With temperatures expected to reach the high 90s today and Thursday, the city has opened air-conditioned cooling centers to help New Yorkers beat the heat. Cooling centers are air conditioned places, such as senior centers, Salvation Army community centers, and public libraries that are open to the public during heat emergencies. Cooling centers will be open Wednesday and Thursday.
According to the Office of Emergency Management, cooling centers in the Stuyvesant Town area are:
Sirovich Senior Center, 331 East 12th Street (between First and Second Avenues)
Tompkins Square Library, 331 East 10th Street (between Avenues A and B)
Epiphany Library, 228 East 23rd Street (between Second and Third avenues)
John Paul II Friendship Center, 103 East 7th Street (between First Avenue and Avenue A)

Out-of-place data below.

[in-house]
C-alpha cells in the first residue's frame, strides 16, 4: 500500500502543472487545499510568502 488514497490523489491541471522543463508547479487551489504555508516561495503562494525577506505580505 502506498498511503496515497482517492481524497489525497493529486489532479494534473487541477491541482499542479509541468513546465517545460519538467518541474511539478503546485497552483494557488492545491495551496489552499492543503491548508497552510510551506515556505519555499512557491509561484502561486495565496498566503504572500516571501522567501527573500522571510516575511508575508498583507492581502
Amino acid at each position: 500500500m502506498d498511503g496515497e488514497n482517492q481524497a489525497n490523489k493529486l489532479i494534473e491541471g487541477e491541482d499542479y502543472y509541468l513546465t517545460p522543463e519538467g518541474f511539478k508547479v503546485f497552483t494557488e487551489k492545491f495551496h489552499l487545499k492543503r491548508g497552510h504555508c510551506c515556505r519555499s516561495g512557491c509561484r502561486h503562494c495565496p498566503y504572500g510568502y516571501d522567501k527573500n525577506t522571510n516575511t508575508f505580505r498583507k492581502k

Ottendorfer Library, 135 Second Avenue (between 8th and 9th Streets)
Residents of Stuyvesant Town/Peter Cooper Village also have the option of the Community Center, 449 East 14th Street (in the First Avenue Loop at 16th Street). At Waterside Plaza, when it’s really hot, hours are extended at either the Community Center in building 40 or the Community Room in building 30 for use of residents.
The OEM has also offered the following tips to stay cool during this week’s extreme heat:
· Drink plenty of water or other fluids, even if you don’t feel thirsty. Avoid beverages containing alcohol, caffeine, or high amounts of sugar.
· Never leave children, pets or those who require special care in a parked car.
· Avoid strenuous activity, or plan it for the coolest part of the day, usually in the morning between 4 a.m. and 7 a.m. or in the evening. If you exercise, drink two to four glasses of cool, nonalcoholic fluids each hour. A sports beverage can replace the salt and minerals you lose in sweat. If you are used to regular exercise, just keep in mind the symptoms of heat illness when exercising and stop or rest if any occur.
· Be careful if you take a cold shower to stay cool – sudden temperature changes can make you feel dizzy or sick.
· Check on your at-risk family, friends and neighbors often and help them get to a cool place.